عنوان مقاله [English]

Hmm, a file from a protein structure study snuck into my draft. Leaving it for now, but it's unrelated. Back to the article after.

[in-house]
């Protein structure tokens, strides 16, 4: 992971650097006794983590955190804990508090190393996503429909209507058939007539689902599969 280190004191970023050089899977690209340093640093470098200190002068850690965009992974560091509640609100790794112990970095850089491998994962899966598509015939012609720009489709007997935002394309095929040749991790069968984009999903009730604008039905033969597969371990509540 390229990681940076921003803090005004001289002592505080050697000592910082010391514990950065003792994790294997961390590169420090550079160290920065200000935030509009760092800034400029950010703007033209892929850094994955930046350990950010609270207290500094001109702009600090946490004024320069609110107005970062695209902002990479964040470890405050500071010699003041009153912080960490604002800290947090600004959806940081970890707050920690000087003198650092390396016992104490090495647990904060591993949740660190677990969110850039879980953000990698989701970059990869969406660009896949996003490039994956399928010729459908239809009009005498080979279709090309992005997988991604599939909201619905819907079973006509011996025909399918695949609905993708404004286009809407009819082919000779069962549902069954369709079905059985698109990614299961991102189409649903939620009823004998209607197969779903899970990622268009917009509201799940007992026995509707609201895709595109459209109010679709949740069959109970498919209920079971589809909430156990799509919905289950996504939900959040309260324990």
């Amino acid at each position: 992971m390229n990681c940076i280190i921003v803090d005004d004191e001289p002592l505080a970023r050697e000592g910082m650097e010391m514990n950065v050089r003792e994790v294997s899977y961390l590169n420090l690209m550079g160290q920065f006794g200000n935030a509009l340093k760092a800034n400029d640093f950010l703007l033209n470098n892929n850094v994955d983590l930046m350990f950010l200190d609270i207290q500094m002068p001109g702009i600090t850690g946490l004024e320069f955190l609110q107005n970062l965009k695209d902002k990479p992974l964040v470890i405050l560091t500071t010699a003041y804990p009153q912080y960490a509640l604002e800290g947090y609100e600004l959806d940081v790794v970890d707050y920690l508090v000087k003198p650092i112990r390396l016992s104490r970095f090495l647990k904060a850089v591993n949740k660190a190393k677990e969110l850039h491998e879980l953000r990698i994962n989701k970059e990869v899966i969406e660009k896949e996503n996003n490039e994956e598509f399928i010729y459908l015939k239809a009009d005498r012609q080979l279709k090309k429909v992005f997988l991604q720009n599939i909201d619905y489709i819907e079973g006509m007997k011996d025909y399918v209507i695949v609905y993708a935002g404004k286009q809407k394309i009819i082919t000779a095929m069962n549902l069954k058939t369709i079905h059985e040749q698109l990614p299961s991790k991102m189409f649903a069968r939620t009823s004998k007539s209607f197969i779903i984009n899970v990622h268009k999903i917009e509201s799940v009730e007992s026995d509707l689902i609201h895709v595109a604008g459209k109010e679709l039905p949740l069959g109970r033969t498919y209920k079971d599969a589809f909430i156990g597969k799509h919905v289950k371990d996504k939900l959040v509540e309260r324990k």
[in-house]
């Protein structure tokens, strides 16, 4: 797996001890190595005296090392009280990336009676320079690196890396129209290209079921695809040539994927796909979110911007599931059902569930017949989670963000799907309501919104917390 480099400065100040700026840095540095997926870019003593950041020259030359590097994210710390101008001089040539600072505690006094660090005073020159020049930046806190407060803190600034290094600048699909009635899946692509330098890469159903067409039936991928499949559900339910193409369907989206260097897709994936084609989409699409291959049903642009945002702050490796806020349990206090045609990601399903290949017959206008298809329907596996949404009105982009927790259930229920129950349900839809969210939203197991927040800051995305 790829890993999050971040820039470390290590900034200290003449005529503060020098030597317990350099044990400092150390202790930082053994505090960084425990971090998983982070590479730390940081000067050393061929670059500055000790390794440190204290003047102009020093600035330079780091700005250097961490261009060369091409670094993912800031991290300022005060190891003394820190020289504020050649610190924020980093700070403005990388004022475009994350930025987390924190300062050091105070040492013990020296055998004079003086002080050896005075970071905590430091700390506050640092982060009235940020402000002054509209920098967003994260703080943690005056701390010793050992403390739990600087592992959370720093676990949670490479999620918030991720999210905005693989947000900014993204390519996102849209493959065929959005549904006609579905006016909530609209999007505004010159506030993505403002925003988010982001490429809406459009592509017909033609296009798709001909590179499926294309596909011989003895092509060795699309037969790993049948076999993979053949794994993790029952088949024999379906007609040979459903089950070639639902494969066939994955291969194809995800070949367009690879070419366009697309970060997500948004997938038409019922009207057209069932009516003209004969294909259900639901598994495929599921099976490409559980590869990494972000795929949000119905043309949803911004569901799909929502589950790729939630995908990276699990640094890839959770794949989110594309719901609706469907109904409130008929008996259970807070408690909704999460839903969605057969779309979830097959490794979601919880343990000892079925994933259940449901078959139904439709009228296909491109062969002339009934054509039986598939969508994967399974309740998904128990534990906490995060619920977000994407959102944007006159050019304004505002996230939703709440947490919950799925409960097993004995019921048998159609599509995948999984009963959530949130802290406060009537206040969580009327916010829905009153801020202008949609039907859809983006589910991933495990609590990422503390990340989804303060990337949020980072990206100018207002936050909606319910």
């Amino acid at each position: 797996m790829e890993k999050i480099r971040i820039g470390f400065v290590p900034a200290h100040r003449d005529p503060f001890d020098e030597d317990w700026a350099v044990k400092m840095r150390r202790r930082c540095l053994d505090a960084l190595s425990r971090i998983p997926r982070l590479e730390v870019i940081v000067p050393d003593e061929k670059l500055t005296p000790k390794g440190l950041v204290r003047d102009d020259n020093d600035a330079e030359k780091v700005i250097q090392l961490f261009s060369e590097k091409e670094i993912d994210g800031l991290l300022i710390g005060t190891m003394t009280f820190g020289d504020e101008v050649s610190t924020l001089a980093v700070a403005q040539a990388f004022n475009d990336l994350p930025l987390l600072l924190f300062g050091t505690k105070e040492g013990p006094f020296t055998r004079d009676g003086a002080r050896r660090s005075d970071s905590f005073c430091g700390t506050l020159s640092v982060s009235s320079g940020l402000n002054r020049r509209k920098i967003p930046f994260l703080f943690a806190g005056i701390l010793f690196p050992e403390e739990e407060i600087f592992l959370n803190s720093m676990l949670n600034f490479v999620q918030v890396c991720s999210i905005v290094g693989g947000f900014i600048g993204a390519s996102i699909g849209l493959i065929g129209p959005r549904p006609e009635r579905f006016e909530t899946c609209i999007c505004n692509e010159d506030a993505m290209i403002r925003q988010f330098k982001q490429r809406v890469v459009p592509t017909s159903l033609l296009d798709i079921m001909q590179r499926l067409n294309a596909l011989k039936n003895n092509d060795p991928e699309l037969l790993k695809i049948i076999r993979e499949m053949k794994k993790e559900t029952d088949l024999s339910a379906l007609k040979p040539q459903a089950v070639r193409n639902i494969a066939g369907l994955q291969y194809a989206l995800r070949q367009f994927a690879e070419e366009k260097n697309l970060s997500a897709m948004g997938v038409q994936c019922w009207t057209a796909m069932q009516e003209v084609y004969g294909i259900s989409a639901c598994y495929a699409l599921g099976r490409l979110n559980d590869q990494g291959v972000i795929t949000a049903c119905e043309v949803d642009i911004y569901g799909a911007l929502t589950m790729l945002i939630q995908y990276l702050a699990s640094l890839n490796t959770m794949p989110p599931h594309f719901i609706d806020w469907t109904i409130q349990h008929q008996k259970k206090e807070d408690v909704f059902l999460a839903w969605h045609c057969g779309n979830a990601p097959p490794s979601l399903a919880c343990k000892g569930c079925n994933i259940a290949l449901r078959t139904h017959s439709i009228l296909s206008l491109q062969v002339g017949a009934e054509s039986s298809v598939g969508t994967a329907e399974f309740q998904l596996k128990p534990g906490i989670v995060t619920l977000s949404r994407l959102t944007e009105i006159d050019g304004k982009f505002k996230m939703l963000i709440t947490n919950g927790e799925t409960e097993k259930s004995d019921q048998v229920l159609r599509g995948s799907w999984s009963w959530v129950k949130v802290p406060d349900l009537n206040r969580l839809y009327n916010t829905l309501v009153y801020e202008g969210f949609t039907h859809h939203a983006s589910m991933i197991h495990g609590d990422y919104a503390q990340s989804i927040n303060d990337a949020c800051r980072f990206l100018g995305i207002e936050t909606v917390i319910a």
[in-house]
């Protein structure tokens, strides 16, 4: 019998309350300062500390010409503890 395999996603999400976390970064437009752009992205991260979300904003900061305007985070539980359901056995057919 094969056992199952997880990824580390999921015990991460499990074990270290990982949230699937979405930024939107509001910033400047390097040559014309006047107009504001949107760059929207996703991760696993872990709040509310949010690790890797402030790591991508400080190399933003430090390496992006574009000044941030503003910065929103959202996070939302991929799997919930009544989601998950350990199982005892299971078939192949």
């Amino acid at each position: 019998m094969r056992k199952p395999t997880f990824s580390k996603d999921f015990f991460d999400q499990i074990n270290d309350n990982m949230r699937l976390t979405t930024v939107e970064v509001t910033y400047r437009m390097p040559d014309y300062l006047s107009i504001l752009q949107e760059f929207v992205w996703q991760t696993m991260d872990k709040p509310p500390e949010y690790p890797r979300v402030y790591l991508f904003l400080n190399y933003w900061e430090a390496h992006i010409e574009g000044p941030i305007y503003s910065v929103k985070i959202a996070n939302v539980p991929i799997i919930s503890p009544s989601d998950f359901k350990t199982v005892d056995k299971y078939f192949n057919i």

This study was carried out in order to identify the effects of soil water depletion (SWD) on monogerm sugar beet (cv. Shirin) seed growth trend at different growth stages. An experiment was conducted in randomized complete block design (RCBD) with three replications in Ardebil Agricultural Research Station. During 2002 and 2003 cropping seasons, nine treatments including control (irrigation after 50% SWD), irrigation after 70 and 90% SWD in bolting, early flowering, peak of flowering and seed growth stages were compared. Treatments of irrigation after 70 and 90% SWD led to the saving of water use by 1.8 and 18.3%, respectively compared with the control (3167 m3/ha). According to the results, SWD at different growth stages had no significant effect on crude, marketable and standard viable seed yield compared to the control treatment. However, the highest water productivity was obtained after eliminating one of the irrigation intervals, particularly at peak of flowering stage which based on crude (1166 kg/ha), marketable (917 kg/ha) and standard viable (250 kg/ha) seed yield equates 0.450, 0.354 and 0.096 kg sugar beet seed/m3 of water use, respectively. Stress during seed growth period led to an increase in standard seed portion, which was due to an decrease in oversize seed portion. The depletion of 90% SWD at early and peak of flowering stages increased chaffy seed percentage from 7.55% (control) to 9.35 and 9.34%, respectively. The highest germination rate was obtained at early flowering stage (81.88%) in control and 90% SWD at early flowering stage, but stress at other growth stages of sugar beet seed-bearing plants decreased seed germination rate. On the other hand, stress at peak of flowering stage increased seed growth rate by 0.0534 mg/day, and irrigation after 70% SWD at early flowering stage had the highest effective grain filling period (38.73 days). The highest seed weight was obtained about 35 days after 50% flowering (1.971 mg/seed) in the treatment of the irrigation after 70% SWD, being 0.195 mg/seed heavier than the weight of seeds from control treatment.